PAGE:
From 1965 to 1971 I worked for the PLA as a Traffic Officer in Tilbury. (Traffic Officers were operational wharf managers.) In 1967, I worked as the manager for the package timber operation at 34 berth.
In January 1968, on a day with six inches of snow on the ground, 43 berth started operations. From 1968 to 1971 I was the manager of the container terminal at 43 berth. This was the first container berth in Tilbury. We had, I recall, four office/supervisory staff and eight labourers. The ship was chartered by European Unit Routes and was called the Ruhr. It was a simple coaster with no facilities for carrying containers. I think it carried 27 20ft equivalents.
We had one operational Paceco crane and four Clark straddle carriers. We had absolutely no training or guidance on how we should run the berth. I adopted the responsibility of loading and unloading the ships as well as overall management of the berth.
Over the next few months EUR added new routes and ships and my recollection is that by the middle of the year we were turning round three ships a day. After a short while the ships were larger and made to take 65 20ft equivalents.
Containerisation in those days was not the well regulated industry it is now. We had to handle 20, 30 and 40 ft containers and these varied in height from 8ft, 8ft 6in and the occasional unit even taller. This created enormous problems both on the berth and stowing safely on the ships.
The straddle carriers had height limitations which meant any container over 8ft high needed special stowage. The lifting frames for the cranes and straddle carriers were of fixed lengths so any mixture of lengths required frequent frame changes. But the small ships being used meant the cranes were continually having to move sideways up and down the quay often just for moves of a foot or two. This demanded very high levels of skill from the crane and straddle carrier drivers.
Some drivers developed these skills quickly and could maintain high speed operations in safety. Sadly some couldn’t adapt, either being too slow or with risk levels. It became apparent we needed to establish training and testing programmes which enabled high speed and safe operations. The Assistant Docks Manager Mr. Chambers, together with a very skilled driver of both cranes and straddle carriers, Percy Hood, and myself, visited several ports in Europe and found the right training programme in Hamburg.
We instituted these programmes in Tilbury with wonderful results and great pride for those who successfully passed the tests. I cannot emphasise enough how key this training was to the high performances achieved in safety for all concerned.
An aspect which hadn’t been considered in preparations was HM Customs demands which frequently required the complete unloading and reloading of containers on the berth. Clearly we couldn’t manage this with the small labour force and so extra men had to be added together with a small shed. Our offices were simple transportable buildings with very limited facilities.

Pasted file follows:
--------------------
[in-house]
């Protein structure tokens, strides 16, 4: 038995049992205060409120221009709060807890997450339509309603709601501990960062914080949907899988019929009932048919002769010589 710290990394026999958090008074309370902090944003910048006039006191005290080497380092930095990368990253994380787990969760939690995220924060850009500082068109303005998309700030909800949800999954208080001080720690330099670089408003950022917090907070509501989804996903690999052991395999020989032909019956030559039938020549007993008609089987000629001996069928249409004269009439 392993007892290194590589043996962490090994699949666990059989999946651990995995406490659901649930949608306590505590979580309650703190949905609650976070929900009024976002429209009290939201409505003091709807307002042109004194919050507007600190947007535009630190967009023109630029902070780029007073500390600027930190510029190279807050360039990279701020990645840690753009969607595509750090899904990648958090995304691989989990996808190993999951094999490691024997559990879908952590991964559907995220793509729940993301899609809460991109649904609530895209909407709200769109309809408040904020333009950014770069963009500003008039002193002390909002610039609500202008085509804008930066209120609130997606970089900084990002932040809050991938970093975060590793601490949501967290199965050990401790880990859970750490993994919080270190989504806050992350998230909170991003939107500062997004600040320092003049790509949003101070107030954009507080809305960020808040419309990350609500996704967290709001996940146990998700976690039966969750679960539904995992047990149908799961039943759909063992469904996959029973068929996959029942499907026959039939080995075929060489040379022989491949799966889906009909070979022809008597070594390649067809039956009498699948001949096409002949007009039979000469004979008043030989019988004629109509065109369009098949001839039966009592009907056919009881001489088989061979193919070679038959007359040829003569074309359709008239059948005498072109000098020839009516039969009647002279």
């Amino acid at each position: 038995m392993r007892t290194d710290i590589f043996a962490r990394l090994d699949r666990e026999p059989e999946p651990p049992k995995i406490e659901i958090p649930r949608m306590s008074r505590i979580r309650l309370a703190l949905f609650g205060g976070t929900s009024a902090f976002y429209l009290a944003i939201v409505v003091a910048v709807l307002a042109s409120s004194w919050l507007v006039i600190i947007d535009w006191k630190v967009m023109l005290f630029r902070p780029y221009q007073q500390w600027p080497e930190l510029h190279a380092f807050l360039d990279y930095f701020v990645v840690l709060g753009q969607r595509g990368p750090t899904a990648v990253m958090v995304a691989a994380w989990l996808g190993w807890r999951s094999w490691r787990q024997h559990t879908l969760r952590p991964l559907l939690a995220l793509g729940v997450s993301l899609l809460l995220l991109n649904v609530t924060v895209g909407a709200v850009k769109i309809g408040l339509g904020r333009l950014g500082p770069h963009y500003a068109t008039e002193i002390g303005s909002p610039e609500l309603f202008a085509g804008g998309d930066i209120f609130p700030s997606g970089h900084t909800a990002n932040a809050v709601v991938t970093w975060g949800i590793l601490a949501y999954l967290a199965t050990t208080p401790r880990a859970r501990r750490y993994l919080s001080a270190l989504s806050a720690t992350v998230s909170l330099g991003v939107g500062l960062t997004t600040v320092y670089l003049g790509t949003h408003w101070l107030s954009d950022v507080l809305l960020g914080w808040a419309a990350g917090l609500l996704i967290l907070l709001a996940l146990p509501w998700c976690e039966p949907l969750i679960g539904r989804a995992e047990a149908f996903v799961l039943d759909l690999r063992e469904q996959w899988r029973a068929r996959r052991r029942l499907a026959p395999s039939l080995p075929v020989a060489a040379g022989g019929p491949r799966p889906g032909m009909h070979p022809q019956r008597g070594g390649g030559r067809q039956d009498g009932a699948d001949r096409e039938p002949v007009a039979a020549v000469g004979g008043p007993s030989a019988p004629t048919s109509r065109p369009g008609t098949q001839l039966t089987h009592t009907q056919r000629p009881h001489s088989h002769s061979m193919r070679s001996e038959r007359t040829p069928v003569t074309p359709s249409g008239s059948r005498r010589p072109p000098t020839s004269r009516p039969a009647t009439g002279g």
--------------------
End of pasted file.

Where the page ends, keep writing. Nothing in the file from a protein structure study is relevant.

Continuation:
1968 was much too early for computer operations so all paperwork was manual and we had to develop our own systems for processing export and import containers and in particular recording container locations. This opened up another concern for safety as it entailed staff on foot locating and instructing straddle drivers which containers to pick up and move. As volumes grew this became increasing difficult. Eventually we developed a system based on plastic tags on magnetic boards but I left to migrate to New Zealand before this was fully implemented.
Container operations were very new to everyone during this period and we had a constant stream of visitors including royalty and port executives from around the world looking at opening facilities themselves. Interestingly I know of other members of our team who went on to run significant docks overseas.
Volumes increased well beyond the capacity of our machines to cope and we had to institute a system of extended hours on weekdays whereby the full berth worked 7am to 7pm with an emphasis on ship operations, and a reduced crew continued on until midnight to cope with truck deliveries and receipts. This late working crew had the next day off. The berth also worked both weekend days and carried on through all public holidays including Christmas day. I think it was not until 1970 that any levels of shift work were introduced.
An extra Paceco crane and several more straddle carriers had been added and whilst the cranes were quite reliable the straddle carriers were a nightmare. Initially we had no engineers or facilities on site for their maintenance and repair. This was one of the biggest factors affecting the berth’s efficiency and took a long while to improve.
After two years of operation the volumes had outgrown the space available on 43 berth and 41 berth was added. 39 berth also opened dedicated to OCL operations but we were responsible for labour supply only. OCL had different cranes and equipment and significantly better facilities. On the other side of the dock United States Lines had also opened again with better facilities and systems. This was an operation operated by the PLA with drivers trained under our system. With the addition of these berths Tilbury became a major computer centre.